Trailers - 720p - 1:19
A short advert for another animation box-set of “10 holiday classics”.
A DVD version of the Blu-ray, though take note that this is locked to region 1.
A digital copy of the film that can be transferred to your PC, though it is only compatible with Windows Media and the offer expires October 6th 2011.
VerdictIt is very hard to unconditionally recommend A Charlie Brown Christmas, even if I do find it a yuletide classic myself. It lacks the run time to be seen as a quintessential festive film and this disc attempts to remedy that by giving us the 1992 Christmas special as well - a move which only serves to remind us how well crafted the original was. The feature though is still worthy of your attention, and if you can look past the sketchy animation and learn to see the tremendous character in the approach of placing atmosphere and script above perfect visuals, you'll find this to be eminently rewarding.
The disc has just about the best image presentation that we could have hoped for, with decent colour stability, good delineation and a surprising amount of dimensionality to it. The audio may not be quite as polished but for a 1965 monaural mix that has been stretched to 5.1 it is more than acceptable, particularly when you consider how few sounds there are to utilise with which to create atmosphere. Perhaps Guaraldi's score deserves more attention to bring it out in full but at least there are no glaring distractions that mar the experience. The extras are either thin or healthy depending on whether you consider the second Christmas special as a bonus or rather part of a double bill feature presentation.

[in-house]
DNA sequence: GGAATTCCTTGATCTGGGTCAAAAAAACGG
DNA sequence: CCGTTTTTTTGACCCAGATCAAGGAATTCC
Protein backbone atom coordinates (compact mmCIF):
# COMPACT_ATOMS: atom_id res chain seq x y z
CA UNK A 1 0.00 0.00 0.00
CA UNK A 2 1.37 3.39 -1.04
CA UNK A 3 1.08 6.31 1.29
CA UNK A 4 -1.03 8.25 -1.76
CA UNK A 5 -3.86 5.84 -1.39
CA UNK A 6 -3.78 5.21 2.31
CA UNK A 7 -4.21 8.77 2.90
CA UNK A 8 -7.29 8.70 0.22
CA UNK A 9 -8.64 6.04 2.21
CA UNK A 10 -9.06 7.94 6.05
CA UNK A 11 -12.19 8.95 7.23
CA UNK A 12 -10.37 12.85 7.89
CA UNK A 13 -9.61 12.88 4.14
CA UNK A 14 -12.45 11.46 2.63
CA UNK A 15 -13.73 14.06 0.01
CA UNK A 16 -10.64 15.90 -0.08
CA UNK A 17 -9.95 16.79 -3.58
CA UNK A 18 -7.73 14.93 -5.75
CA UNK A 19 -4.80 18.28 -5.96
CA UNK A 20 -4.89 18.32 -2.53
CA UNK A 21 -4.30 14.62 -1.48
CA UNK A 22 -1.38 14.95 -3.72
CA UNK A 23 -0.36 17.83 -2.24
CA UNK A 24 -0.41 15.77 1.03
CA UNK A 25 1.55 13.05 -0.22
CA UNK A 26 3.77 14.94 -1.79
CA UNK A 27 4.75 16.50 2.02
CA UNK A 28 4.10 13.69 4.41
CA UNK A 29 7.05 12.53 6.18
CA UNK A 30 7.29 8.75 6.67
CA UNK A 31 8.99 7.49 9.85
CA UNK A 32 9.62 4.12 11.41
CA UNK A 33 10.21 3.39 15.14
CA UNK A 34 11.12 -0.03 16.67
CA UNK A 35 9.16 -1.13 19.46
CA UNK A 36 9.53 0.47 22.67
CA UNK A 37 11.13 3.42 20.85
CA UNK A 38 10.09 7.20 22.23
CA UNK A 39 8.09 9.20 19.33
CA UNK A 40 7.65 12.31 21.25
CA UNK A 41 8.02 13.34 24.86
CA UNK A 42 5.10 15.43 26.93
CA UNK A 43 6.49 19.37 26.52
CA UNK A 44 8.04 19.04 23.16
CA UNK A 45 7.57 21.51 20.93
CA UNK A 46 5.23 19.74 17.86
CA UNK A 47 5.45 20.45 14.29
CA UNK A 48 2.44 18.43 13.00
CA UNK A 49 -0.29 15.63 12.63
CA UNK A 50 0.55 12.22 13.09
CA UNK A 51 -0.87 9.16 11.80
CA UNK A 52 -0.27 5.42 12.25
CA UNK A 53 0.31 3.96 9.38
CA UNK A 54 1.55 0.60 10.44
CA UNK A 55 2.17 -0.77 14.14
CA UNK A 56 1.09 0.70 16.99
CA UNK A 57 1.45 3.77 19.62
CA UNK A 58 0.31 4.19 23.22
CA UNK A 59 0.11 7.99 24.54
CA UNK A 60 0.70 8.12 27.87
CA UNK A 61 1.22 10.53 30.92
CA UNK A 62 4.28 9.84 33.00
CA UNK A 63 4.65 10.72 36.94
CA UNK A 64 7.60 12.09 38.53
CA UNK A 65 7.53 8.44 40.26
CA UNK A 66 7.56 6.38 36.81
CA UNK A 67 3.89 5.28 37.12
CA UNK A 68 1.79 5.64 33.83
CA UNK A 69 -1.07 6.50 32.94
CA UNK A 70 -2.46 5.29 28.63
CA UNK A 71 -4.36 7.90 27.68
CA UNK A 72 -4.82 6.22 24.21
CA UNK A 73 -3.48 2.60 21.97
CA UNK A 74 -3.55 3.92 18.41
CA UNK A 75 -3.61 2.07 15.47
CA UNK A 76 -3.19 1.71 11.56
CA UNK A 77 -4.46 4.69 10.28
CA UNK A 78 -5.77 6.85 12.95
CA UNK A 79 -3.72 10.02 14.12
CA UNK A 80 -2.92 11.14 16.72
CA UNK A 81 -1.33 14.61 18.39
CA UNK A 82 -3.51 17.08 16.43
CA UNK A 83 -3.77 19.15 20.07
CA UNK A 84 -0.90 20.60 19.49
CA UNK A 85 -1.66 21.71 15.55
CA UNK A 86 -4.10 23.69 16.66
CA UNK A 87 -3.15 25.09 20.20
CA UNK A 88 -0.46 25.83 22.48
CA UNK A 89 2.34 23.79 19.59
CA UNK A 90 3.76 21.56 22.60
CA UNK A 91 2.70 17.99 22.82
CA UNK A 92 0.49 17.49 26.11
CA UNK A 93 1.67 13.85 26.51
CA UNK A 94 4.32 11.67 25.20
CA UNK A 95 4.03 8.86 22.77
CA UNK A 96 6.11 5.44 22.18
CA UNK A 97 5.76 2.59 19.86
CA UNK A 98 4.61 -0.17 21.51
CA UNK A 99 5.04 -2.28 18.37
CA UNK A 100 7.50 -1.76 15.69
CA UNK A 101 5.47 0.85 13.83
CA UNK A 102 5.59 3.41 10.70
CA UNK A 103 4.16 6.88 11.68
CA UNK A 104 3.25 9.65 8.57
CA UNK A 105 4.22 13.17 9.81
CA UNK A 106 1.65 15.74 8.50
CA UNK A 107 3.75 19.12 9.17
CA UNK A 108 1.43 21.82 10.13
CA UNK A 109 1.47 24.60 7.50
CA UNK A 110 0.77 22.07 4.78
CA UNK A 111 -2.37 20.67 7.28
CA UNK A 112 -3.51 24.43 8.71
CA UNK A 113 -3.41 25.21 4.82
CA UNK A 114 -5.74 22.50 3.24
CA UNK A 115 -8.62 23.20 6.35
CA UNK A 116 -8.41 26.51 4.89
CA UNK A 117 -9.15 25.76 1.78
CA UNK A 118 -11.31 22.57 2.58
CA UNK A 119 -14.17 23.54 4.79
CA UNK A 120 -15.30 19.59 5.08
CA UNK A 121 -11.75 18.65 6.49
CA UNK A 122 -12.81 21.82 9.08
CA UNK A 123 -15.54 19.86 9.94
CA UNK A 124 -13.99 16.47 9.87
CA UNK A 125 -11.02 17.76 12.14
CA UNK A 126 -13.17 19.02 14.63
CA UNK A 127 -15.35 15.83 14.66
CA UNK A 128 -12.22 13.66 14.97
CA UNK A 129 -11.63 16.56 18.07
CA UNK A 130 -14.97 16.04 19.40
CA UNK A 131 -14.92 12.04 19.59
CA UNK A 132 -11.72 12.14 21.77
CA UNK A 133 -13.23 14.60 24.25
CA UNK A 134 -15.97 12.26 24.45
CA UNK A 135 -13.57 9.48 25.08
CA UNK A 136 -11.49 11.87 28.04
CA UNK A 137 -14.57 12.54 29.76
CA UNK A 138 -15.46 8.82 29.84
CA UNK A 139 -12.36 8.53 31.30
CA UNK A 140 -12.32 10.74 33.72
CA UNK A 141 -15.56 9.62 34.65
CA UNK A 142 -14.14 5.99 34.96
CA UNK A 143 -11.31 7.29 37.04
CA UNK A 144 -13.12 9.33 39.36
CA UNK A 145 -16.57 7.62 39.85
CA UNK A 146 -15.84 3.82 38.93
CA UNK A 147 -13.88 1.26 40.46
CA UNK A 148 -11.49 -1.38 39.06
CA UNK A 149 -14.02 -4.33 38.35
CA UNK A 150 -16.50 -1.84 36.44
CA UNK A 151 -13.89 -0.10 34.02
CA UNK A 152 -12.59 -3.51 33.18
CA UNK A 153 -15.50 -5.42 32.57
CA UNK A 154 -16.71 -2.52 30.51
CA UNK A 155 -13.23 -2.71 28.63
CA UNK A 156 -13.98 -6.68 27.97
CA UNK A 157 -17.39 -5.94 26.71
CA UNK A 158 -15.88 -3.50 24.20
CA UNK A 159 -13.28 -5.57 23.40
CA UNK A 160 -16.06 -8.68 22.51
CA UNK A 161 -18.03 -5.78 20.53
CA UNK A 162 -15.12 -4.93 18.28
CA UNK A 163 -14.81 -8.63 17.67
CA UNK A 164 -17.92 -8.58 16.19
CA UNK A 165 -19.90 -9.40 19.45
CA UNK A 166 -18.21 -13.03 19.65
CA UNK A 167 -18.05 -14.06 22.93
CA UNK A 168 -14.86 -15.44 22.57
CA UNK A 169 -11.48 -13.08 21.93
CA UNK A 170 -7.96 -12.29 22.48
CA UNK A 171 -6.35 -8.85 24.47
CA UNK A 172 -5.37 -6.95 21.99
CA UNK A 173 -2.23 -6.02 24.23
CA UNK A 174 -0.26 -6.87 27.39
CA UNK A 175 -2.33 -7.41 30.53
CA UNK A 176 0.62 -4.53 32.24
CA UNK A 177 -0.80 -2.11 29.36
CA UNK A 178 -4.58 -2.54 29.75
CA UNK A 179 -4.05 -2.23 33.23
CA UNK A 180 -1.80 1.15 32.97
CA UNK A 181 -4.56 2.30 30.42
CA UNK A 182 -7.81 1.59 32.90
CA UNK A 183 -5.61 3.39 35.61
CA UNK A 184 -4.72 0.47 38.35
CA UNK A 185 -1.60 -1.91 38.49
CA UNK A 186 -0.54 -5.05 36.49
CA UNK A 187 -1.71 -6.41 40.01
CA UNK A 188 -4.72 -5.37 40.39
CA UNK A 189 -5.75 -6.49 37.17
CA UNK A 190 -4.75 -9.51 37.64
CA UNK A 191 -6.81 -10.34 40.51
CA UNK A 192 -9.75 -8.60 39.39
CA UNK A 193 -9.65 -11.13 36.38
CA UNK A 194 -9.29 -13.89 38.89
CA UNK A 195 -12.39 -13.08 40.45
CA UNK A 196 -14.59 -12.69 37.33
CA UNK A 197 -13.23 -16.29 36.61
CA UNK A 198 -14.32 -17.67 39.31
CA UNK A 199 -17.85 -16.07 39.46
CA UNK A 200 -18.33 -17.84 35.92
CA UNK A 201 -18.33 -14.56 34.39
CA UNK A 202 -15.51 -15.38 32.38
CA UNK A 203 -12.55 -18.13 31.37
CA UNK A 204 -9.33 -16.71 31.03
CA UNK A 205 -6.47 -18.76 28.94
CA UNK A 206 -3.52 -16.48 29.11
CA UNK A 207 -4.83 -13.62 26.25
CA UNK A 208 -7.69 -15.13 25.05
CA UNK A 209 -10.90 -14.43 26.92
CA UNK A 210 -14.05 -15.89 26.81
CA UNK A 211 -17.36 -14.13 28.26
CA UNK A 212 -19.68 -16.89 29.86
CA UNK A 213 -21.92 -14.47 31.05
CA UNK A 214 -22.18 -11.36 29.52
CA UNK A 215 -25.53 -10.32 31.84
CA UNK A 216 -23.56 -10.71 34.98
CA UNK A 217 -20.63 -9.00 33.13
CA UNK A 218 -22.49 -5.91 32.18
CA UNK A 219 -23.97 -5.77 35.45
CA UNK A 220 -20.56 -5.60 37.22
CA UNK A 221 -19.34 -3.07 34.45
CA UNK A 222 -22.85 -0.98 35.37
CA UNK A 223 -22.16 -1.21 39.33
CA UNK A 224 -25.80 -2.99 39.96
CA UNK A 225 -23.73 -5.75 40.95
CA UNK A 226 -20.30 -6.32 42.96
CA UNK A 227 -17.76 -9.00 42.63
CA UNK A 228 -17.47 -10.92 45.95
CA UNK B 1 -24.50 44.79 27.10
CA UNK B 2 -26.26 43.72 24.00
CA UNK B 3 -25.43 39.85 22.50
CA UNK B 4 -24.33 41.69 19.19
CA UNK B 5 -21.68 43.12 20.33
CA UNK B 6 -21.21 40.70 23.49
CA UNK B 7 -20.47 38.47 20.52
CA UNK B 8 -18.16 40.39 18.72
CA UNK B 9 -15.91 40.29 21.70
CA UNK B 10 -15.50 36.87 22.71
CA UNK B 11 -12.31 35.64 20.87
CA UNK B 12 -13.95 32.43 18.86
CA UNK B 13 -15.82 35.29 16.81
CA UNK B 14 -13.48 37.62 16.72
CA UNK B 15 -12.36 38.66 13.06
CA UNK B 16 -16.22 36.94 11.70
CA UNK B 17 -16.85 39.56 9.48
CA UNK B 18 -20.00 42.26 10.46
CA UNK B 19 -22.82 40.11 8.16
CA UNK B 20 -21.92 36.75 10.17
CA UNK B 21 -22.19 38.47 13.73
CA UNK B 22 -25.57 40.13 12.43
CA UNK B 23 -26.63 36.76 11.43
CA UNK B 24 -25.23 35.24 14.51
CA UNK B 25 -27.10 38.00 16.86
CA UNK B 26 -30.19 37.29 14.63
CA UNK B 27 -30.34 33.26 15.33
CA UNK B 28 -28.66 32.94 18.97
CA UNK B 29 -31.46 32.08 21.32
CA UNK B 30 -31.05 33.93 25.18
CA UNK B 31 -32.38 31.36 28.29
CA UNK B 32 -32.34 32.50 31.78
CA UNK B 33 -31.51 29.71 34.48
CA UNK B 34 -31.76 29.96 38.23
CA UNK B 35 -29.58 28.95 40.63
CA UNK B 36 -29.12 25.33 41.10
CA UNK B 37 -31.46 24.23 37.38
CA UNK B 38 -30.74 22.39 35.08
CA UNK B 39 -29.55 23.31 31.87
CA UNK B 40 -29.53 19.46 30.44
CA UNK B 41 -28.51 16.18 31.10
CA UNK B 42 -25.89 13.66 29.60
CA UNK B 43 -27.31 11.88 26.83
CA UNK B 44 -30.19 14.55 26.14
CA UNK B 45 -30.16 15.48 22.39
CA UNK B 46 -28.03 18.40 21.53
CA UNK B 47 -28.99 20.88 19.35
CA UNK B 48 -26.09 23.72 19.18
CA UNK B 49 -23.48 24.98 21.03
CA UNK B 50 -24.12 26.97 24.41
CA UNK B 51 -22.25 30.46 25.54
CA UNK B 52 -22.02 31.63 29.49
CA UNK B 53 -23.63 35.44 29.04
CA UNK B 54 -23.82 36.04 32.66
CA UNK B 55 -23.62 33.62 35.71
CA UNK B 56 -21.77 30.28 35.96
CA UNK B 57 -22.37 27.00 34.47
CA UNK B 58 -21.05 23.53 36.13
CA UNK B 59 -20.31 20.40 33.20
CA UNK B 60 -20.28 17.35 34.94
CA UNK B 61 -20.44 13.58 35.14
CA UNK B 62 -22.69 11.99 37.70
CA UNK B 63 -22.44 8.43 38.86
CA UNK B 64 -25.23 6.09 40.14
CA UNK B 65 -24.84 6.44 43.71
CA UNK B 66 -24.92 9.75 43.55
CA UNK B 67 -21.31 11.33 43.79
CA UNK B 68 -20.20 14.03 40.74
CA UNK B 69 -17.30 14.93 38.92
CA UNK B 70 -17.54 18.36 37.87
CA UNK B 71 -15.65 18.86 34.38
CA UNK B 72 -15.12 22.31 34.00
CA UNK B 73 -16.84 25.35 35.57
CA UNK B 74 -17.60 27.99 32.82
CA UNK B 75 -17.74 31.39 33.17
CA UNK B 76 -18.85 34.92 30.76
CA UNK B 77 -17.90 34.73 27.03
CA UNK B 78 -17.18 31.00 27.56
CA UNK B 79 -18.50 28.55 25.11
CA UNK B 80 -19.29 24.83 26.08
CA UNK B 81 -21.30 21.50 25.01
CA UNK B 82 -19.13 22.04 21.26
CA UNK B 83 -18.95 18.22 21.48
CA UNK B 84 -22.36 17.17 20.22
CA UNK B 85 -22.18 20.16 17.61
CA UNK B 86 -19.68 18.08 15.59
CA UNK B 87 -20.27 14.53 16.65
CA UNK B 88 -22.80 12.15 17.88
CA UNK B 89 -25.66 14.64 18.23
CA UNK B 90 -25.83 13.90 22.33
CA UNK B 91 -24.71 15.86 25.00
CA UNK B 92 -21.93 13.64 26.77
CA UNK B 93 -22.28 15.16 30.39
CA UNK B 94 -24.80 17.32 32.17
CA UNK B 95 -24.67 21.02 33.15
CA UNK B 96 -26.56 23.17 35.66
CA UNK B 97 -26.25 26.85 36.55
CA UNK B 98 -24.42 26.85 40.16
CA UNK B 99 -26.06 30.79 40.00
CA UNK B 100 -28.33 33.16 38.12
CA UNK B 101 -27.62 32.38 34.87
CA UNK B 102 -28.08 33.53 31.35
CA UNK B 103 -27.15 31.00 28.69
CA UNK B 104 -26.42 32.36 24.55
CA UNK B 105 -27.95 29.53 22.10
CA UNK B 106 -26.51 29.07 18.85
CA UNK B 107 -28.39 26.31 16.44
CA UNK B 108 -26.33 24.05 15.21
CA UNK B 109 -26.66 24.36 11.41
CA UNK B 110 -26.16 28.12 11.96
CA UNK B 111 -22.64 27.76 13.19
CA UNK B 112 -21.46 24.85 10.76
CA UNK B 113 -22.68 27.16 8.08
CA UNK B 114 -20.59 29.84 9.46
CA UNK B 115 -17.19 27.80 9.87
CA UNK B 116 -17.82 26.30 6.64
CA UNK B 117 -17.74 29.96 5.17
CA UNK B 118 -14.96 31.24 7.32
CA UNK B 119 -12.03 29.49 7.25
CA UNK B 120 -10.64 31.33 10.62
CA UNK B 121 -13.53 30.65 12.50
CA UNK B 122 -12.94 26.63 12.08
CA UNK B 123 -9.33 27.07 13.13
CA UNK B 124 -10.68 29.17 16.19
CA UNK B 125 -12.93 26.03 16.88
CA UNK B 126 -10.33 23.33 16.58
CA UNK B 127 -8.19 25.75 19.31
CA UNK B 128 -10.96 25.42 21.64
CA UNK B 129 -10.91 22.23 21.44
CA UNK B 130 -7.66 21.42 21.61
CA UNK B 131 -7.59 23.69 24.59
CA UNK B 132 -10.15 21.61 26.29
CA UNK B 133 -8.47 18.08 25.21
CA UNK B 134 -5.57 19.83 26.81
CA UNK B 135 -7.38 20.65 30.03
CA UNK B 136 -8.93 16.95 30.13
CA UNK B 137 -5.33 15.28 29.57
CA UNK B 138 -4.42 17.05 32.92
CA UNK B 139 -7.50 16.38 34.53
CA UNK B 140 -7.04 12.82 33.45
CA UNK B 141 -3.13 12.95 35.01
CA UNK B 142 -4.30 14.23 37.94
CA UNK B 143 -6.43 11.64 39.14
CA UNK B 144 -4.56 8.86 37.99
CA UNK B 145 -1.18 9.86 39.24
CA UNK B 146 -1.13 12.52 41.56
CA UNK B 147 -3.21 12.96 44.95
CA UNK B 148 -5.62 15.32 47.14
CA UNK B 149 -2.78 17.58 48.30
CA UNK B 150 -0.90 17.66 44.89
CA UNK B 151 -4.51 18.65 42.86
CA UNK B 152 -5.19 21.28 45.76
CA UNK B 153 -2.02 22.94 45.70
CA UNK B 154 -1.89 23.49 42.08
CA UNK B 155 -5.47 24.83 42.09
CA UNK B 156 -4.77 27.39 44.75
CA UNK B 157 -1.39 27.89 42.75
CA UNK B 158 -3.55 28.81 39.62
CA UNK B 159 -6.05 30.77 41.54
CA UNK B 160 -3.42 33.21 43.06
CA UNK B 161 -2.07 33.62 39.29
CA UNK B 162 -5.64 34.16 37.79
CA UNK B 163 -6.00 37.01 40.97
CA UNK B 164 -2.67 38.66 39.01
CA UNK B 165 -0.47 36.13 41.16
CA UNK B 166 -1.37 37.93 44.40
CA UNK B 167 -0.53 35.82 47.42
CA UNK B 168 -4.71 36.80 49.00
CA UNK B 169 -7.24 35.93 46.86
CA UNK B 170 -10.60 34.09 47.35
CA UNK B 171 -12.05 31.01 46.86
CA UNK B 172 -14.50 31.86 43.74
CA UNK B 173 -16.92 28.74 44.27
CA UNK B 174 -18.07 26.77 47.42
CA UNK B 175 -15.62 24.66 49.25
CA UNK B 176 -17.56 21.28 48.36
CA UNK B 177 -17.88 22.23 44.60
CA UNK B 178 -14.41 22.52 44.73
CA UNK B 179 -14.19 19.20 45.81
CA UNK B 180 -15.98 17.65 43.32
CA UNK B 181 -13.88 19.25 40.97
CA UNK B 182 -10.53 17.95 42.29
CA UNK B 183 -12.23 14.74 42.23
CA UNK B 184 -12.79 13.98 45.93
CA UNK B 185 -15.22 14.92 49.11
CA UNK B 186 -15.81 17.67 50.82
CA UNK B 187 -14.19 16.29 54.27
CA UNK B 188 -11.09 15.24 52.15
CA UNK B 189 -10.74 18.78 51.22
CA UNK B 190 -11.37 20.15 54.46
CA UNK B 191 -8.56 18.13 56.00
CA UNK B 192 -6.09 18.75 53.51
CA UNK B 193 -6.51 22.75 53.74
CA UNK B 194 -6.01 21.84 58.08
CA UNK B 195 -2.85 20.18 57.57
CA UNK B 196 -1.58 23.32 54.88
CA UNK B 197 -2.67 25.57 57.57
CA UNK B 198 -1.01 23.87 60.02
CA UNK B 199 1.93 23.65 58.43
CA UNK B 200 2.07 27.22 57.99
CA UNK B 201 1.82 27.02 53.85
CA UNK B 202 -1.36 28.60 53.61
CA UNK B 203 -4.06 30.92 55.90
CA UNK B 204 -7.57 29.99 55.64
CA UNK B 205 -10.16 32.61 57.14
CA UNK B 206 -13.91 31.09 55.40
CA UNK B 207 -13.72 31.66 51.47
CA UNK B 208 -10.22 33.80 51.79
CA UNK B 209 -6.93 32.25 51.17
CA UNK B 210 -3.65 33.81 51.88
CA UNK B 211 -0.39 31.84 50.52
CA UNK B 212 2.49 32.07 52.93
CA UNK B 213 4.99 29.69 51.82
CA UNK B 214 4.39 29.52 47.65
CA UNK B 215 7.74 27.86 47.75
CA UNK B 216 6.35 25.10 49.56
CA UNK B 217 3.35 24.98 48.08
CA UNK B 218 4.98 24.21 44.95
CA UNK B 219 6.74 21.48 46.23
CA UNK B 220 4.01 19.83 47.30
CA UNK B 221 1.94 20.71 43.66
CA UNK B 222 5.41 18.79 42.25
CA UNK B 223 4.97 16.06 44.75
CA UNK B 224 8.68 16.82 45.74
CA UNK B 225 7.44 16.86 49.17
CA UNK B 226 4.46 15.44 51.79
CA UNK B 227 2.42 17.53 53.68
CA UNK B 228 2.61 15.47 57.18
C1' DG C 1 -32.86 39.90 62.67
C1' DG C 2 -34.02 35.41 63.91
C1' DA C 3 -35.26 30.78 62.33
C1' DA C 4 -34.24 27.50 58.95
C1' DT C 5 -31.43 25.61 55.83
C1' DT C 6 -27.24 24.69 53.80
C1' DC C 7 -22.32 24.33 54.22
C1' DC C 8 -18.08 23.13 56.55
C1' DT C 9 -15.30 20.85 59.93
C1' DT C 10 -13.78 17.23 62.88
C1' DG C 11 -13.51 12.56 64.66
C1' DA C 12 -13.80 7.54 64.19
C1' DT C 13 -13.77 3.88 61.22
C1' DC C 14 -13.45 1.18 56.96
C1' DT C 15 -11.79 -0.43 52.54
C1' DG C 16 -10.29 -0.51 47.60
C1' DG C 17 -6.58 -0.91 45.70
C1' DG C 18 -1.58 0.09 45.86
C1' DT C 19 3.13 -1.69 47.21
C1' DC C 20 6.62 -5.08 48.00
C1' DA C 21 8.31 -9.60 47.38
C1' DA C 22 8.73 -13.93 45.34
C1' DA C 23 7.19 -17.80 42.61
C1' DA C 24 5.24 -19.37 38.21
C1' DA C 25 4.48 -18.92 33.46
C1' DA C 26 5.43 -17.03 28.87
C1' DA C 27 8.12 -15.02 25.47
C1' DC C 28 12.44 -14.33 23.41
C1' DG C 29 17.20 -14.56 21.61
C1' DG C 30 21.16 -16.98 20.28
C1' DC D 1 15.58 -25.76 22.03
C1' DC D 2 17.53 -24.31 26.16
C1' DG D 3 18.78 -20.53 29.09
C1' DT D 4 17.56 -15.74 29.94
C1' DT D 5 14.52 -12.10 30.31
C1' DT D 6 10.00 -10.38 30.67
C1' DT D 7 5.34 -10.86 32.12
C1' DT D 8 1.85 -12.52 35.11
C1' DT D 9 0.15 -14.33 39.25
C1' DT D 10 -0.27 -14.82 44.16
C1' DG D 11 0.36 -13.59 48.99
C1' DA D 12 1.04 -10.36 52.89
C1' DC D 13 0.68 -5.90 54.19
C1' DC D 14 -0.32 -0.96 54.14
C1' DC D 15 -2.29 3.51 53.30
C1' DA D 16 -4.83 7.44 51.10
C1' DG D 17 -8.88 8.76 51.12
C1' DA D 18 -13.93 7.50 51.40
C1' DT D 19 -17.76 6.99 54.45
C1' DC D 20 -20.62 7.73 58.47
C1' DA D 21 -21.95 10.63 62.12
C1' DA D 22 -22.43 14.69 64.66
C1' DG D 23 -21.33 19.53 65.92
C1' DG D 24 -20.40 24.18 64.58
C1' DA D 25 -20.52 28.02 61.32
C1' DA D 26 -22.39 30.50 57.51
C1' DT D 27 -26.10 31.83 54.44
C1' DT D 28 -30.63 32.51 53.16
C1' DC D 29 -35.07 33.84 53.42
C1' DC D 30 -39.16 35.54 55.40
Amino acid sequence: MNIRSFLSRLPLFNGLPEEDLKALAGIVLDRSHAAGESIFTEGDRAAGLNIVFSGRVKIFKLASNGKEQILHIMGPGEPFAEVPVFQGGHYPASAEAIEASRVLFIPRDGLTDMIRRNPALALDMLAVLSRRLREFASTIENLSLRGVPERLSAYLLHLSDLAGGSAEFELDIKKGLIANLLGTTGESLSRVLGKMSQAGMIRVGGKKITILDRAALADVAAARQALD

Overall, if you're a fan of great animation or Charlie Brown I'm sure you may have already picked this up. For the rest this may simply fall into the category of a temptation budget buy.